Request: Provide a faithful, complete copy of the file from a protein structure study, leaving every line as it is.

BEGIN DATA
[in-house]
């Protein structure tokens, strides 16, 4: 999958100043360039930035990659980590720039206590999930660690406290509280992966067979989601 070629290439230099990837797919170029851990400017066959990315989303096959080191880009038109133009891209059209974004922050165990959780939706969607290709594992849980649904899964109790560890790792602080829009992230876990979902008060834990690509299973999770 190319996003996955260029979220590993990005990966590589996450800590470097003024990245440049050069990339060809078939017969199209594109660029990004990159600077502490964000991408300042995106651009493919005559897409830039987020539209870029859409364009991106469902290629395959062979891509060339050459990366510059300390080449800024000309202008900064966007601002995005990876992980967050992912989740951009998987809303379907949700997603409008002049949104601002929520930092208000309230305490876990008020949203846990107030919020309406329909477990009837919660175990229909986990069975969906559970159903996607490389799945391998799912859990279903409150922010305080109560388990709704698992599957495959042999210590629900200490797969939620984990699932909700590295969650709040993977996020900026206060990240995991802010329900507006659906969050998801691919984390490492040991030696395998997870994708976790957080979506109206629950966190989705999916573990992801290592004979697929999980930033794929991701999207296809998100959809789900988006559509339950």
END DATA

[in-house]
């Protein structure tokens, strides 16, 4: 999958100043360039930035990659980590720039206590999930660690406290509280992966067979989601 070629290439230099990837797919170029851990400017066959990315989303096959080191880009038109133009891209059209974004922050165990959780939706969607290709594992849980649904899964109790560890790792602080829009992230876990979902008060834990690509299973999770 190319996003996955260029979220590993990005990966590589996450800590470097003024990245440049050069990339060809078939017969199209594109660029990004990159600077502490964000991408300042995106651009493919005559897409830039987020539209870029859409364009991106469902290629395959062979891509060339050459990366510059300390080449800024000309202008900064966007601002995005990876992980967050992912989740951009998987809303379907949700997603409008002049949104601002929520930092208000309230305490876990008020949203846990107030919020309406329909477990009837919660175990229909986990069975969906559970159903996607490389799945391998799912859990279903409150922010305080109560388990709704698992599957495959042999210590629900200490797969939620984990699932909700590295969650709040993977996020900026206060990240995991802010329900507006659906969050998801691919984390490492040991030696395998997870994708976790957080979506109206629950966190989705999916573990992801290592004979697929999980930033794929991701999207296809998100959809789900988006559509339950």